Toward More Mindful Exercise



A Review of Damon Young’s How to Think About Exercise…Damon Young’s book is part of the School of Life Series initiated by the public intellectual and entrepreneur Alain de Botton. I have written in a previous blog about one of de Botton’s works, Art is Therapy. What Young’s book and De Botton’s many works (including The Art of Travel and How Proust Can Change Your Life and The Architecture of Happiness) share is the belief that we are hungry for self-improvement and for making the world better. Much of the self-help book industry is insufficient to these tasks. What de Botton offers then is a fare more substantial that the “shallow and naïve” and often lucrative bromides rushed into print to take advantage of the latest widespread malaise or personal insecurity.

De Botton’s Art is Therapy is an attempt to transform traditional museum organization, away from its emphasis on artists, periods, and movements, and toward a plan that organizes collections that engage the public by asking the deep questions that a cluster of art works, from whatever age or nation, directly address. Thus a section devoted to Compassion, another to a Sense of the Sublime.

Young is one of the many authors commissioned by de Botton to lead us to the achievement of fuller lives. Other items in the “How To…” Series include de Botton’s own How to Think More About Sex, and How to Age and How to Be Alone. A companion series called Life Lessons are designed to bring readers in touch with the practical wisdom of thinkers like Nietzsche, Freud, and Byron.

I must confess to a general avoidance of self-help literature not because I think I’m above improvement but rather for a number of factors. First is the bewildering number of self-books produced each year; one needs a self-help book just to select the best self-help books. Secondly, if we’re talking matters more profound (like how to age gracefully) than how to manage a stock portfolio or how to use a stock pot, then the imaginative literature that I read and teach provides sufficient instruction. I draw my wisdom from Philip Roth and Alice Munro. Third, I resist self-help books for the same reason that I don’t make New Year’s resolutions; I don’t want to deal with the disappointment of failing to live up to the commitment that the book is designed to extract from me.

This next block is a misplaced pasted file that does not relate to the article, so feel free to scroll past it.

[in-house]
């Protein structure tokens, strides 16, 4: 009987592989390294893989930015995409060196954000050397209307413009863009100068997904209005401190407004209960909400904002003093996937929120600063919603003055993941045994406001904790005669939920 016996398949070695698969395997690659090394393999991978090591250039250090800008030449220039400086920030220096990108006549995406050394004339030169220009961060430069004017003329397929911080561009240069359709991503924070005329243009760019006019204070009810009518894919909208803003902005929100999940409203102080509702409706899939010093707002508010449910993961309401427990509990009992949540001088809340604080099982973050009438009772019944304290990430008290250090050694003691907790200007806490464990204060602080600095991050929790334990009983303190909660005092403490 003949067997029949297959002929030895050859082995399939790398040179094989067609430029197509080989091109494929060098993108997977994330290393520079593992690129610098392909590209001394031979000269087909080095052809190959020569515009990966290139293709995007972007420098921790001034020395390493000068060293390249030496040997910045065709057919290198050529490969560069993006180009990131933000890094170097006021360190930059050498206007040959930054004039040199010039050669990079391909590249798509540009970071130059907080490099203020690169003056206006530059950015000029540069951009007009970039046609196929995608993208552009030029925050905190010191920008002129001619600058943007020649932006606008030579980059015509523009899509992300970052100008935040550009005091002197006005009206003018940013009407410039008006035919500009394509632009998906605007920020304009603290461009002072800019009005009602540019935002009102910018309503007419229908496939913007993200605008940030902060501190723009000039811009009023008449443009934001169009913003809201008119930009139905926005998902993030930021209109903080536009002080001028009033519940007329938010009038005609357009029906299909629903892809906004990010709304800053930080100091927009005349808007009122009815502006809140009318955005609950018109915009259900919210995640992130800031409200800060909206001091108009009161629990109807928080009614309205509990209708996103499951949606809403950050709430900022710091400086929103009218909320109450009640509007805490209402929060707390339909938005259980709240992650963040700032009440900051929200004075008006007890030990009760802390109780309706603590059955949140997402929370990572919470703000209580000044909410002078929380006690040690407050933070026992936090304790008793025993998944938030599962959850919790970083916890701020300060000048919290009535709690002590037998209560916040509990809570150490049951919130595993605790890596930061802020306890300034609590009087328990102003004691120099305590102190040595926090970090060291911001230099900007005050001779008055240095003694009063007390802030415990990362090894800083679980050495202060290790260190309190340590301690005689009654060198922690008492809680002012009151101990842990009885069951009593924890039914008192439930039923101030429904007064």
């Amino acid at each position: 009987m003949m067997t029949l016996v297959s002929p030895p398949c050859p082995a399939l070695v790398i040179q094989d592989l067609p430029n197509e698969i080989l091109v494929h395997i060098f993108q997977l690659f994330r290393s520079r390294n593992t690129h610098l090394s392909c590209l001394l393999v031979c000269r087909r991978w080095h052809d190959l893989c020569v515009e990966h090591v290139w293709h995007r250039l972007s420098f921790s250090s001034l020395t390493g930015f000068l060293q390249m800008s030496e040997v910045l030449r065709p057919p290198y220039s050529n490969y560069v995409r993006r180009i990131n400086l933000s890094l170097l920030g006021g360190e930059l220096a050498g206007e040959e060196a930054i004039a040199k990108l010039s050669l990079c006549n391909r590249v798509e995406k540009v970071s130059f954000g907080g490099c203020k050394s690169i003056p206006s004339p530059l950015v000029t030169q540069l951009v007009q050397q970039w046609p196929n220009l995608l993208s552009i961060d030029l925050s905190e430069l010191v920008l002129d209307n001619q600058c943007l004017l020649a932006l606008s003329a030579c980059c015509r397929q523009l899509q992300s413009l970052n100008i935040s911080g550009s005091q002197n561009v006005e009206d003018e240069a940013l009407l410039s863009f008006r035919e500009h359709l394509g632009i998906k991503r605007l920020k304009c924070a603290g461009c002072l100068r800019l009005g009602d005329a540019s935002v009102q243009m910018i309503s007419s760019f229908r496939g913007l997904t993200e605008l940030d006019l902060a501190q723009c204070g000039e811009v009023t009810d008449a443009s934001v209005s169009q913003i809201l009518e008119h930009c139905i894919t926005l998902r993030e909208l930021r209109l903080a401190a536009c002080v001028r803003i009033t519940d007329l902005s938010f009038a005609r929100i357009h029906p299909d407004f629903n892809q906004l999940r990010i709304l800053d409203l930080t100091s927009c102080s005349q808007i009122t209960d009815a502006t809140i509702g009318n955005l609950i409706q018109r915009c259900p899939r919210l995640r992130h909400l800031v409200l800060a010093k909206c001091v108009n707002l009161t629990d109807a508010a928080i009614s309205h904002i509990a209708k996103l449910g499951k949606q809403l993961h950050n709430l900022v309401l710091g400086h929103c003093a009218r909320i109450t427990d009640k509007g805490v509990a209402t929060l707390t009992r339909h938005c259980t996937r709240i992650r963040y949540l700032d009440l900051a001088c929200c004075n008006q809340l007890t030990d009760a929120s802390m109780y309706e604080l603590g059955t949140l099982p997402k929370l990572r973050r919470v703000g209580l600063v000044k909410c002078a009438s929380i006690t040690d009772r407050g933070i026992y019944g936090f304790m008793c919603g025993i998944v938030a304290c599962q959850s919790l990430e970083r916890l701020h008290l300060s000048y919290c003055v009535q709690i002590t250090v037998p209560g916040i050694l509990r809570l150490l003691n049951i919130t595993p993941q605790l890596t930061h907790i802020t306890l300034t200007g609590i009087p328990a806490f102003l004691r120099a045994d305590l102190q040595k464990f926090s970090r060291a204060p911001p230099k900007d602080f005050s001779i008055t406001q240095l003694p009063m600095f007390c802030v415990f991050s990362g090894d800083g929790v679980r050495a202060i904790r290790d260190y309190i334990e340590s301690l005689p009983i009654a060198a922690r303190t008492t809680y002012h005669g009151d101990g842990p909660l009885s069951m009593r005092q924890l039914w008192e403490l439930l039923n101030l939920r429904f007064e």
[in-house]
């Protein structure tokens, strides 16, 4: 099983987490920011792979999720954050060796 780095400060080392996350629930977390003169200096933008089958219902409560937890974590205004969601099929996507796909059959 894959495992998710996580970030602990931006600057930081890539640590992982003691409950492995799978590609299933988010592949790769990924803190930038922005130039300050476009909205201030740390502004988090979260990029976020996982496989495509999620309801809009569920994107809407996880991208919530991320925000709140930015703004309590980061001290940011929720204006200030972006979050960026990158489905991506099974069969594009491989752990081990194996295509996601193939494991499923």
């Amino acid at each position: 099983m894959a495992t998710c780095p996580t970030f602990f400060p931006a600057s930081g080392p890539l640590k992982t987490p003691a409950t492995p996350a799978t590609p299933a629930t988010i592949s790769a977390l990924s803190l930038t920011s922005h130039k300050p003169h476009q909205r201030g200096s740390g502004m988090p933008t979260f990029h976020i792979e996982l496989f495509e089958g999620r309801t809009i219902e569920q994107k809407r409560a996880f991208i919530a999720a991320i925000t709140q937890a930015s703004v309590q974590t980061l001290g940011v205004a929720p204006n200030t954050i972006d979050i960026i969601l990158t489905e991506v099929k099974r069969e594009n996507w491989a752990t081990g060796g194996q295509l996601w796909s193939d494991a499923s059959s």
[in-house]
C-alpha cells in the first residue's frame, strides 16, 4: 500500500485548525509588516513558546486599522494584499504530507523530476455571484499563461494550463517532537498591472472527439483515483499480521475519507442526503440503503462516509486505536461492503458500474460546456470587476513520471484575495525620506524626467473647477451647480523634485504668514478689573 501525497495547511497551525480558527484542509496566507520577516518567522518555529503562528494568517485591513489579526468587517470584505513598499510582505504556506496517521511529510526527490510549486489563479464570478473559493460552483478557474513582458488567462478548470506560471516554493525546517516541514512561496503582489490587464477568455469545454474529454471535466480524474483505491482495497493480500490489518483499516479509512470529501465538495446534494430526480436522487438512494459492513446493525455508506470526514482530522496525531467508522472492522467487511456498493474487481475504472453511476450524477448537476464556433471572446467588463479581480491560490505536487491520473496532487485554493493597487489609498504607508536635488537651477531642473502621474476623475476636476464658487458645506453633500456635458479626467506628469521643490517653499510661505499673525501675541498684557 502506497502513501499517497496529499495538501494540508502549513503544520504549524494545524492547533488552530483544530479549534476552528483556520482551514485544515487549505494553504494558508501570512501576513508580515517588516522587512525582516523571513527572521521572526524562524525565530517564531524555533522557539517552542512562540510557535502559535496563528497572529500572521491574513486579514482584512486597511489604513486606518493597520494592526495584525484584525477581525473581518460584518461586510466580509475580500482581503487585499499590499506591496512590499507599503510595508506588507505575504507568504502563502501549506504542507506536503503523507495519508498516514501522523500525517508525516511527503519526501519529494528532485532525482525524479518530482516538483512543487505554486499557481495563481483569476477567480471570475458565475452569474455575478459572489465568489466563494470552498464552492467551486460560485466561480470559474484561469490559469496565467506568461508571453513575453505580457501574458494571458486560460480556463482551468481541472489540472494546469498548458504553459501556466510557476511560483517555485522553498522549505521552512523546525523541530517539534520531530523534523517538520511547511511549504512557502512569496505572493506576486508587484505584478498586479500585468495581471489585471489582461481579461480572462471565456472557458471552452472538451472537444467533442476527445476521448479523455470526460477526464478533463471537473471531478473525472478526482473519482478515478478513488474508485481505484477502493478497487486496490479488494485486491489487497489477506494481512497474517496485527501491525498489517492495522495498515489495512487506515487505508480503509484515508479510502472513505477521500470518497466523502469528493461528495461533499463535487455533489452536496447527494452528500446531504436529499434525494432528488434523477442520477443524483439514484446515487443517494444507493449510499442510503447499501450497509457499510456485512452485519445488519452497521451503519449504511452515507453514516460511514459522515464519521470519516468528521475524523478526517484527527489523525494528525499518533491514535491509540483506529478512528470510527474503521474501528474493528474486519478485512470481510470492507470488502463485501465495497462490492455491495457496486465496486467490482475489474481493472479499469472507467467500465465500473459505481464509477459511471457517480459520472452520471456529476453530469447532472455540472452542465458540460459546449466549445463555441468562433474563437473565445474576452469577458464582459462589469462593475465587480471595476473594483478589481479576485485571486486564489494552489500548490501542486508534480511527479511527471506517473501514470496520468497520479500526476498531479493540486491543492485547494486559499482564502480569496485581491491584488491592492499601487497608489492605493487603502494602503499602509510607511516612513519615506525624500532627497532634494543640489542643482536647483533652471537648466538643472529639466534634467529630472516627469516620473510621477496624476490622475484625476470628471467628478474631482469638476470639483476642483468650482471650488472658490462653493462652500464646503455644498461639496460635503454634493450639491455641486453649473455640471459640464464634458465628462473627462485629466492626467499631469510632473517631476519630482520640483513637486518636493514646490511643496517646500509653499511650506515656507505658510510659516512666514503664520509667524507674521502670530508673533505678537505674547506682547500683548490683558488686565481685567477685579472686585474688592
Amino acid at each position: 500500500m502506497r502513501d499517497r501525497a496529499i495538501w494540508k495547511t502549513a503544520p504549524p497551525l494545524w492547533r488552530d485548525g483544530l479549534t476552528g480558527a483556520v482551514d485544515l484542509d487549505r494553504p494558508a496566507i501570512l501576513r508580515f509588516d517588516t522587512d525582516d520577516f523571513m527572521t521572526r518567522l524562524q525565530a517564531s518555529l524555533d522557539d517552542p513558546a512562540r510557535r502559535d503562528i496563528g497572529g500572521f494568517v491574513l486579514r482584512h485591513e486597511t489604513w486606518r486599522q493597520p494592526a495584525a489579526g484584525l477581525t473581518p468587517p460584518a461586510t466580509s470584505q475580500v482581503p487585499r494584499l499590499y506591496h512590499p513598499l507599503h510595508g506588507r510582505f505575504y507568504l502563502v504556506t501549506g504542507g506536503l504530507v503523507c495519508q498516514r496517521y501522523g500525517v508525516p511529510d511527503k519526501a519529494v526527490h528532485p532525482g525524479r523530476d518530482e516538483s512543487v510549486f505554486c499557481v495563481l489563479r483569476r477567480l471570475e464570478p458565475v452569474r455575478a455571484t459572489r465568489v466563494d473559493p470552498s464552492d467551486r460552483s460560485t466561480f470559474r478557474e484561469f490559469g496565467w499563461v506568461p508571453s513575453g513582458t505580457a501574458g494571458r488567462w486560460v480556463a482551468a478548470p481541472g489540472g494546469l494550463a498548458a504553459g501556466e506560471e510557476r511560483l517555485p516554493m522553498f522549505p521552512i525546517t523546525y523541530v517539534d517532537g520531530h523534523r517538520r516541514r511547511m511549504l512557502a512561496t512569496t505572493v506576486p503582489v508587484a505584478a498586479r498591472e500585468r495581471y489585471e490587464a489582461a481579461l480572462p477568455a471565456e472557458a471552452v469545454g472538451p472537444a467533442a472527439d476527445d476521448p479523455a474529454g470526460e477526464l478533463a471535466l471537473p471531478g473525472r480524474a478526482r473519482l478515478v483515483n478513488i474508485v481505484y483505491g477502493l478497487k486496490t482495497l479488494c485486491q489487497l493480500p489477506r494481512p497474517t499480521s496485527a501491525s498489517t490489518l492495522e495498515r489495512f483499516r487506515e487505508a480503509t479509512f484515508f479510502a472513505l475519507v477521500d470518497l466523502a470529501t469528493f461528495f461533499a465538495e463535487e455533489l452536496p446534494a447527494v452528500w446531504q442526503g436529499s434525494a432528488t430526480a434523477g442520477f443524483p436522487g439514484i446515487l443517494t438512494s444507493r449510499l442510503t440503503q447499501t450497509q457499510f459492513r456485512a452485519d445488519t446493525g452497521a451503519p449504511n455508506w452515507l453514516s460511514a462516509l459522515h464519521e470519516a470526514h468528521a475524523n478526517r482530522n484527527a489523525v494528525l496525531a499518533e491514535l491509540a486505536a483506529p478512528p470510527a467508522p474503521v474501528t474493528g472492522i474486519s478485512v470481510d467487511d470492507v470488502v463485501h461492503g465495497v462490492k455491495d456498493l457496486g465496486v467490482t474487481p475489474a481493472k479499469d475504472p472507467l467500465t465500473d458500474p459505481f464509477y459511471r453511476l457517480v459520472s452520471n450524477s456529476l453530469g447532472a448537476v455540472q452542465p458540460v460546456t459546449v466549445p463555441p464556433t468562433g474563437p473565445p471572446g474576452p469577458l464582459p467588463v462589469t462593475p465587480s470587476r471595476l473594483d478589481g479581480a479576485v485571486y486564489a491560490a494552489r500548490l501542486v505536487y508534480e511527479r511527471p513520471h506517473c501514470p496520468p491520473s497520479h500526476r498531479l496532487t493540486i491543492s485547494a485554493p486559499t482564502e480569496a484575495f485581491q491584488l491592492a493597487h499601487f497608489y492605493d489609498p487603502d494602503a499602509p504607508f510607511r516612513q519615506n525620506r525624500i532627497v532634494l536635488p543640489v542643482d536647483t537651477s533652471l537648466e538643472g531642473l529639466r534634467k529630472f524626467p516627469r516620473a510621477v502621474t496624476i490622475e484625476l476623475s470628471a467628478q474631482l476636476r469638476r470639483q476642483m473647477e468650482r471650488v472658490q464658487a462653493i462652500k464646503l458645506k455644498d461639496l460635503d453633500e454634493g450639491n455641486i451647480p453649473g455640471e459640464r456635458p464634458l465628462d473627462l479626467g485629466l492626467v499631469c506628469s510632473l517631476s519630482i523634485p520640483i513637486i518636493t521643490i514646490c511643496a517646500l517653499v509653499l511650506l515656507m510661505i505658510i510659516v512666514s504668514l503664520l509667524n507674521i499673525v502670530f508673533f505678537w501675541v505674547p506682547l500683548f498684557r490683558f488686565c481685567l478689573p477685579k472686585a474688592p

I must confess to an indecisiveness about picking up Young’s book about exercise and how to think about it. Daily exercise has been woven into my daily habits since high school, and even when the pattern was being formed many years ago, I was reflective about it. A cross country and track athlete who once turned a pretty fast mile (a 4:09), I have always tried to balance my exercise, neither being too fanatical about training nor too celebratory about accomplishments and yet, at the same time,  acknowledging and taking pleasure in the power that running provided to my young adult body. I could easily write a book called “Everything I Learned about Life, I Learned Running Cross-Country.” A chapter would be devoted to my growing comfort with being alone, a solitary runner on the road. Another would be devoted to my growing delight in the beauties of the natural world made possible by moving over hill and dale at a training pace of five or six miles an hour. Yet another would the discovery of the delights of team membership, a membership based not on a testosterone-filled desire to do damage to an enemy but rather one based on group support for individual achievement. Finishing in the front of the pack as I frequently did, I felt the obligation to run back along the course to root on my teammates.

I turned to Young’s book for what it might tell me about how to think about exercise almost a half-century after that school record mile time set in the state university meet. It’s a far different body that I operate today…heavier, slower-to-heal, clumsier, much less flexible, slower to respond to stimuli, uglier. And yet the daily regiment continues. No longer able to run without back pain, I divide my days evenly between my bike (on the road in the summer, on the stationary bike in the winter) and the swimming pool, unless of course a sore shoulder forces me to mount the bike daily or a stiff Achilles sends me to the pool for three days in a row. Without paying homage to Nike, Young affirms the benefits of just doing it. Persistence spills over into other dimensions of life. Regular exercise yields integrity and consistency.